TO: H.E Ambassador Dr Roberto RIDOLFI
Head of the European Union Delegation to Uganda
RE; India – European Union Free Trade Agreement to deprive Ugandans of access to life saving medicines
We (the undersigned) are writing this Letter as Civil Society Organisations in Uganda working in areas of Health, Trade, Intellectual Property and access to Medicines.
The purpose of this letter is to express our concerns over the Free Trade Agreement being negotiated between India and the European Union. We understand that there has been intense activity on this FTA in the past few months and there is significant pressure on the Indian government to announce “trade-offs” at this Summit. We are extremely concerned that our access to medicines may be traded away in this FTA. It has come to our notice that the India-EU FTA as currently drafted may have drastic consequences for the accessibility and affordability of medicines in Uganda because the EU is unyielding on the inclusion of provisions on intellectual property that exceed India’s obligations under the Agreement on Trade Related Aspects of Intellectual Property Rights (TRIPS) and that, if not corrected, will endanger access to generic medicines—in India as well as in importing countries such as Uganda, where our lives depend on access to Indian generic medicines.
If such provisions on intellectual property are introduced in India, the ability of Indian generic companies to produce affordable medicines required not only in India but in Uganda as well would be severely compromised.
It should be noted that almost 90% of drugs in Uganda are imports of which most are generic versions from India. India like Uganda is a party to the Agreement on Trade Related Aspects of Intellectual Property Rights (TRIPS). As per requirements under TRIPS, India today grants product patents for drugs and pharmaceuticals. This has impacted the accessibility and affordability of cheap life saving drugs.
However, as confirmed by the Doha Declaration that all the governments of the European Union are signatory to, several provisions of the TRIPS Agreement can be interpreted and applied in a manner that ensures “access to medicines for all.” The Indian Parliament has accordingly included health safeguards in its patent law by using the Doha Declaration and have ensured that the door has not been completely shut on India’s generic drugs manufacturers. The Indian law uses multiple TRIPS flexibilities like strict patentability criteria, compulsory licence, parallel imports, no data exclusivity and several others to ensure that generic production continues.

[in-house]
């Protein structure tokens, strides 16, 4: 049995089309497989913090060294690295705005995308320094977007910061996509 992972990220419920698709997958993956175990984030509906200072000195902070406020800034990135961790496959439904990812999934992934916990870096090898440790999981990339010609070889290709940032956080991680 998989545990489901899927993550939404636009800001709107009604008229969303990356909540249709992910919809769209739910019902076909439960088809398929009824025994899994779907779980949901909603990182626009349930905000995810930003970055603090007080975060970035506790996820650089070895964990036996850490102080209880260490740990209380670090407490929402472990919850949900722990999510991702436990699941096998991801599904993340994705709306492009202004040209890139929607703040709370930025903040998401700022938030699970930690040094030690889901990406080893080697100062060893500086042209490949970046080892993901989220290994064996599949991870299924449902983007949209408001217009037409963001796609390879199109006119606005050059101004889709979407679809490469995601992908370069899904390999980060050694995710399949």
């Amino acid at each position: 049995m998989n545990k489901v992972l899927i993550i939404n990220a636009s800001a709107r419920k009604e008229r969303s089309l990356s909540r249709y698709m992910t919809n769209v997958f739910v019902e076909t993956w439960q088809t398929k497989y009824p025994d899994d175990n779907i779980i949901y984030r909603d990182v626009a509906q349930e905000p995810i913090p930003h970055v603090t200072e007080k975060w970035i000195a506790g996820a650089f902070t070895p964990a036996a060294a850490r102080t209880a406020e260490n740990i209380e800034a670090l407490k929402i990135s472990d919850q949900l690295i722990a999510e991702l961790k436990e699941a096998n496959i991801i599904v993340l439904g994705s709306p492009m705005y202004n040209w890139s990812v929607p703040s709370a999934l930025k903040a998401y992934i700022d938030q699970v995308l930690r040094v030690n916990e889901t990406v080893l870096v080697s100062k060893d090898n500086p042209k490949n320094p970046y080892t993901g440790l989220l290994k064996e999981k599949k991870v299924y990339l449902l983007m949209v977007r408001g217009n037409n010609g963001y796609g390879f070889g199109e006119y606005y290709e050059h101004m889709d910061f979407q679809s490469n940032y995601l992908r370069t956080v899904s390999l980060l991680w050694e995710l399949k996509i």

Our concern is primarily that you ensure ELIMINATION OF THE FOLLOWING PROVISIONS IN THE EU-INDIA FTA:
• Investment Rules, as they enable foreign companies to take the Indian government to private courts over domestic health policies like measures to reduce prices of medicines.
• Border Measures, as they will deny medicines to patients in other developing countries with custom officials seizing generic medicines in transit.
• Injunctions, as they undermine the independence of the Indian judiciary to protect right to health of patients over the profits of drug companies.
• Other Intellectual Property Enforcement Measures, as they put third parties like treatment providers at risk of police actions and court cases.
AND DO NOT BRING BACK:
• Data Exclusivity, as it delays the registration of generic medicines and will not permit the placing of affordable versions of pediatric doses and combinations of “off-patent” medicines on the market.
• Patent Term Extension, as it will extend patent life beyond 20 years.
We note that the European Commission has stated that data exclusivity and patent term extension have been excluded from negotiations—and we are calling on your support to keep your promise.
The India – EU Free Trade Agreement must take maximum advantage of the flexibilities detailed under the TRIPS Agreement as affirmed by the Doha Declaration and August 30th decision on Public Health. As currently drafted, this FTA reverses the TRIPS flexibilities used by the Indian government and as such impedes access to medicines initiatives of Ugandans.
We are therefore looking forward to working with you to address our Concerns in this Free Trade Agreement prior to its being signed.
1. Action Group For Health, Human Rights and HIV/AIDS (AGHA) Uganda
2. Community Integrated Development Initiatives (CIDI)
3. Health Global Access Project (Health GAP)
4. International Community of Women Living with HIV/AIDS East Africa
5. Southern and Eastern African Trade Information and Negotiations Institute (SEATINI)
6. The AIDS Support Organisation (TASO)
7. The Center for Health, Human Rights and Development (CEHURD)
8. Uganda Coalition for Health Promotion and Social Development (HEPS)
9. Uganda National Health Users’/Consumers’ Organisation (UNHCO)
Cc; Lady Catherine Ashton,
Vice President of the European Commission and EU High Representative for Foreign Affairs and Security Policy (VP/HR)
CC; Ambassador Soumen N. Ray,
India’s High Commissioner in Uganda
CC: Hon. Amelia Kyambadde
Minister of Trade, Industry and cooperatives
CC: Mrs.Edith Mwanje
Permanent Secretary, Ministry of East African Community Affairs
Postel Building, 67/75 Yusuf Lule Road, P.O. Box 7343, Kampala
CC: Hon. Eriya Kategaya, Minister for East African Affairs Uganda,